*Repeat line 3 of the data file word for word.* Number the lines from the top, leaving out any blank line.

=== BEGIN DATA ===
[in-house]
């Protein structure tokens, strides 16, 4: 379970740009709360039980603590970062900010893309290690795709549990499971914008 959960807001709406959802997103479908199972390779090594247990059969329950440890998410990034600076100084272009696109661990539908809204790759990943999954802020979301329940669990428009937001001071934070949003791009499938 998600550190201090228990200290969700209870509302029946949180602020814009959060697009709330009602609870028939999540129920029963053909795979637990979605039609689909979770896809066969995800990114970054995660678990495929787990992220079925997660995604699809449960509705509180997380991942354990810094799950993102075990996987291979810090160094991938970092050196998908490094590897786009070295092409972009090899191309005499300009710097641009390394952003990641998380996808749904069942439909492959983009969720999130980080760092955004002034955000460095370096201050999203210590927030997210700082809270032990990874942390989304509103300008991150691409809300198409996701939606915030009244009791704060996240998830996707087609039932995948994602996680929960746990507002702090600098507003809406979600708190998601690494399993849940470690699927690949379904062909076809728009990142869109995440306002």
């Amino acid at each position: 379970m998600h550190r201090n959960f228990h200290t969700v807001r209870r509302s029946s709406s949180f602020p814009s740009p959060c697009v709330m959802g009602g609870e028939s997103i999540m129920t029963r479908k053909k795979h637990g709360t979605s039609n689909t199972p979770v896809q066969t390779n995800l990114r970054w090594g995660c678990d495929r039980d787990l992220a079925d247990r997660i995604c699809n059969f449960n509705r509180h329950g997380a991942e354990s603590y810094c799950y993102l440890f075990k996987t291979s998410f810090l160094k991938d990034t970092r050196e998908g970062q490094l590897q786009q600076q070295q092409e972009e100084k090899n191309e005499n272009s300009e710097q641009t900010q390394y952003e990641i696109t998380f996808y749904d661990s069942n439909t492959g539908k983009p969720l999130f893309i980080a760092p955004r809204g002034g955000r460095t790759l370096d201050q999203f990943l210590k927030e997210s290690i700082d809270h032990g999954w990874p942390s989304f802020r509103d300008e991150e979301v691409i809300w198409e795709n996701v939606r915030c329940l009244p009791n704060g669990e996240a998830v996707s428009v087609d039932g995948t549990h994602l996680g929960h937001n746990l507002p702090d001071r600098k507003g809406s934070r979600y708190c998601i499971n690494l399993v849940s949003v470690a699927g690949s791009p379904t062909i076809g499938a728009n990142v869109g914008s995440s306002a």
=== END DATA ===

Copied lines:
């Amino acid at each position: 379970m998600h550190r201090n959960f228990h200290t969700v807001r209870r509302s029946s709406s949180f602020p814009s740009p959060c697009v709330m959802g009602g609870e028939s997103i999540m129920t029963r479908k053909k795979h637990g709360t979605s039609n689909t199972p979770v896809q066969t390779n995800l990114r970054w090594g995660c678990d495929r039980d787990l992220a079925d247990r997660i995604c699809n059969f449960n509705r509180h329950g997380a991942e354990s603590y810094c799950y993102l440890f075990k996987t291979s998410f810090l160094k991938d990034t970092r050196e998908g970062q490094l590897q786009q600076q070295q092409e972009e100084k090899n191309e005499n272009s300009e710097q641009t900010q390394y952003e990641i696109t998380f996808y749904d661990s069942n439909t492959g539908k983009p969720l999130f893309i980080a760092p955004r809204g002034g955000r460095t790759l370096d201050q999203f990943l210590k927030e997210s290690i700082d809270h032990g999954w990874p942390s989304f802020r509103d300008e991150e979301v691409i809300w198409e795709n996701v939606r915030c329940l009244p009791n704060g669990e996240a998830v996707s428009v087609d039932g995948t549990h994602l996680g929960h937001n746990l507002p702090d001071r600098k507003g809406s934070r979600y708190c998601i499971n690494l399993v849940s949003v470690a699927g690949s791009p379904t062909i076809g499938a728009n990142v869109g914008s995440s306002a």